IT is not the ‘COLOR’ background that controls the reading of many dyslexic and other people.
In this blog I have tried to put down many of my experiences in helping dyslexic adults and people who find reading ‘hard work. I have also tried to put it in the context of the theories and hypotheses that abound in reading.
I have to some extent fallen into the trap of writing about my work using mental constructs /ideas/language that really get in the way of the explanations.
I write of…… color background and reading,
…… font size and reading
I write of……Reading speed
I really want to write about the Biology of reading.
On a computer screen, when we change the background screen settings; all we really do is change the rate at which red, green and blue absorbing pigment molecules are able to capture photons and release electrons. These electrons ultimately give rise to a burst of ‘waves of depolarisations’ (nerve impulses) which supply ‘digital’ data allowing ‘edge detection and the ability for our visual cortex to discriminate between edges in the visual scene, the edges/ lines and nodes which we call letters on the page.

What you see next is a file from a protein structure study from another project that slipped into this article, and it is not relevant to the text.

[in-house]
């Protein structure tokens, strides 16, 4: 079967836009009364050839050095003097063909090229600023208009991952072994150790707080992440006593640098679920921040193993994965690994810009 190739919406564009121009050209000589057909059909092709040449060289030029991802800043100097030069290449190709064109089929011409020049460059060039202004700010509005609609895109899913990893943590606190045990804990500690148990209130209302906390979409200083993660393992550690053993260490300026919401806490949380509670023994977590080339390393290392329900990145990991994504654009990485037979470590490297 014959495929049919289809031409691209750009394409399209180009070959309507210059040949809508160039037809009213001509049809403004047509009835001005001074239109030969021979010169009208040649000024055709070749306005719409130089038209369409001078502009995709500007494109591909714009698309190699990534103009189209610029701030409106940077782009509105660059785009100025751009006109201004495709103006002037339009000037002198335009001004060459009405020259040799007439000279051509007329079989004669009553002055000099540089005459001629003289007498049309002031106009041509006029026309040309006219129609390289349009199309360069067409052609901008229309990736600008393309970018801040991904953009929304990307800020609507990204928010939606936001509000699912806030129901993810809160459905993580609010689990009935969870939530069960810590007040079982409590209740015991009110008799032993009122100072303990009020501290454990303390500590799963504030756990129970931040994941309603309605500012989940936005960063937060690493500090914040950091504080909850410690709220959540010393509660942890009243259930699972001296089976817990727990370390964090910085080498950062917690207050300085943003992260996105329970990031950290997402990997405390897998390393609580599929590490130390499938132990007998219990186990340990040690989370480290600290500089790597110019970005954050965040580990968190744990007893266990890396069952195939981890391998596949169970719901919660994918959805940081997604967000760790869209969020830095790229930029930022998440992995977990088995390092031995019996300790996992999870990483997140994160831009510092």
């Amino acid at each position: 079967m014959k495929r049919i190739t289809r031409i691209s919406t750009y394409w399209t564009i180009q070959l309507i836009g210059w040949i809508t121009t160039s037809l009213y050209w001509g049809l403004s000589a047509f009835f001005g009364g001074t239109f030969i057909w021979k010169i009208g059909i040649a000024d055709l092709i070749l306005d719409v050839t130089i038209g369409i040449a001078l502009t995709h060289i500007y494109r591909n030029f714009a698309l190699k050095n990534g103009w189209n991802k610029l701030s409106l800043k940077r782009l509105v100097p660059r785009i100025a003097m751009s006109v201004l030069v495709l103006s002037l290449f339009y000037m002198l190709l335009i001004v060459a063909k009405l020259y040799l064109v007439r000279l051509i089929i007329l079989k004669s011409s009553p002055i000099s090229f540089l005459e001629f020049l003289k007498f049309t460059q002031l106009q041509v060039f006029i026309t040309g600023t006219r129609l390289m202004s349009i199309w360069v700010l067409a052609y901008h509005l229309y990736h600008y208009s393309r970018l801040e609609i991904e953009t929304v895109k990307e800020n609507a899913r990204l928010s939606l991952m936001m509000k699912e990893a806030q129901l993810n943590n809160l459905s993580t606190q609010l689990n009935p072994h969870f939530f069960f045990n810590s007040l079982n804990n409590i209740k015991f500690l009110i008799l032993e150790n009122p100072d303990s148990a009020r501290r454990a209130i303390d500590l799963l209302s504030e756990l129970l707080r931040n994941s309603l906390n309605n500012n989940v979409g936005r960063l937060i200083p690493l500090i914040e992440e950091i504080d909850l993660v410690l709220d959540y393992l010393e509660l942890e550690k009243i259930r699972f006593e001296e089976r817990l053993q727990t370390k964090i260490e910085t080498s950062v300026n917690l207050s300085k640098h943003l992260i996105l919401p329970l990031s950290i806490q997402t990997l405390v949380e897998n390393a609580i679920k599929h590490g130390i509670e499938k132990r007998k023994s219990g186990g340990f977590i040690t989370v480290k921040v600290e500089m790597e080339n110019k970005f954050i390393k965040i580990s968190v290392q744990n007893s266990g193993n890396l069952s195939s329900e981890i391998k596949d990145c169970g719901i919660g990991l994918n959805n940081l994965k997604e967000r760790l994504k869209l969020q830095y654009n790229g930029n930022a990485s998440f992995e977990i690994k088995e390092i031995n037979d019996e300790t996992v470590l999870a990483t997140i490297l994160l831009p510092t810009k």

If the image stays static, the eye is not moving relative to the letters, then the data stops being sent.
Since the eye is continually moving as it ‘takes its pictures,’ the digital data has to be detailed enough, accurate enough and coordinated with data on the ‘movement’ for the visual cortex to compute for us a clear image such that the reading speed we achieve is fast enough for us to enjoy, understand the ideas being conveyed by the word sequence.
Changing the relative stimulation of the red and green cone cells, by changing the red and green component of the light from the background pixels, has to change the ‘rate’ at which the nerve impulses arrive at the visual cortex or we would not ‘notice any color change’.
It is only change in impulse frequency that ever changes. The impulses are all the same size.
So for each person there has to be a mathematical relationship between the red/green balance and the rate of data transfer from eye to ‘brain’/visual cortex. There has to be a particular ratio/balance which sends the highest amount of data.
Is this what affects crowding and visual attention span and ultimately the development of automaticity reading fluency/performance and attention?